Orthotopic liver transplantation (OLT) using partial grafts harvested from living donors would represent a further alternative to the limited supply of hepatic grafts, especially in pediatrics. We report herein the results of an original technique of living donor OLT that we have developed in the dog. This study was conducted in male mongrel dogs weighing 25-30 kg for the donors and 10-15 kg for the recipients. The donor operation consisted in harvesting the left lobe of the liver as a graft. The recipient operation consisted in the implantation of the graft in the orthotopic position after total hepatectomy with preservation of the inferior vena cava. Ten survival experiments were undertaken. The first donor died of infected liver necrosis of the quadrate lobe. All other donors survived without major complication. Among the 10 grafts, only 9 were used. Substantial survival could be obtained in 3 dogs. On recipient survived for 48 hours and 2 for 24 hours but their graft was functioning and producing bile. Two dogs died intraoperatively. The 4 other recipients developed an outflow block of the graft after reperfusion leading to lethal hemorrhage from the transected surface. This work is, to our knowledge, the first experimental study of OLT using living donors. It provides a technical basis to the clinical use of living hepatic allograft donors which otherwise depends on ethical issues.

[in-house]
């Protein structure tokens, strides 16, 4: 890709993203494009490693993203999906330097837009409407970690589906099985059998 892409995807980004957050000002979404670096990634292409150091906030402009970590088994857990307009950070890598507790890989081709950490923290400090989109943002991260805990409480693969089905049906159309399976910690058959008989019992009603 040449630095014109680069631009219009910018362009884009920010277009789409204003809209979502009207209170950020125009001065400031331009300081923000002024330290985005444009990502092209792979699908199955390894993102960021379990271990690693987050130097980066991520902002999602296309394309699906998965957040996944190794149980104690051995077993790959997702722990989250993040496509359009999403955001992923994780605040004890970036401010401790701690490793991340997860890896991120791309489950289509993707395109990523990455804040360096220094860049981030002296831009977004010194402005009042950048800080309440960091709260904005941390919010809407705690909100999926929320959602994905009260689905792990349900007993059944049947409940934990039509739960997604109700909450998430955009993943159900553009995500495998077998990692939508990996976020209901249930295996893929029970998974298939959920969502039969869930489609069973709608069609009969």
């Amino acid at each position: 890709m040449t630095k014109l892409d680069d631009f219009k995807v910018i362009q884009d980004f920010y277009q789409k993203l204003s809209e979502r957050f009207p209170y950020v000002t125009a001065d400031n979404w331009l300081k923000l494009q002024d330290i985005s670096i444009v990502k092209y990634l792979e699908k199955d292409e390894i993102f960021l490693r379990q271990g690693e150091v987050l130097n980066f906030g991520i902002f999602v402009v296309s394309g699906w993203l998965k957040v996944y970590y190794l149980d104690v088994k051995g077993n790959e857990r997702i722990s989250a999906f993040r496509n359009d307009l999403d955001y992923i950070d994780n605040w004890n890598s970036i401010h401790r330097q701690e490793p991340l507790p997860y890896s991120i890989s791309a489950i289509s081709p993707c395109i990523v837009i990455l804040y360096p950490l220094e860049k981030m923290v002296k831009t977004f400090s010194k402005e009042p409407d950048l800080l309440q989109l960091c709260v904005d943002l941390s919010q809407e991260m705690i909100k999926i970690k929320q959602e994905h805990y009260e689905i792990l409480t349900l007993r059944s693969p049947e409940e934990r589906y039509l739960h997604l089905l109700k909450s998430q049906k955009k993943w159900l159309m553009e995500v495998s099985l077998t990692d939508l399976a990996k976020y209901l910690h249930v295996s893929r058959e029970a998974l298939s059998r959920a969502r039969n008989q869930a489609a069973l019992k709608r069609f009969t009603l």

|Translated title of the contribution||Orthotopic liver transplantation and living donors. An experimental study in the dog|
|Number of pages||10|
|Journal||Chirurgie - Memoires de l'Academie de Chirurgie|
|Publication status||Published - 1990|
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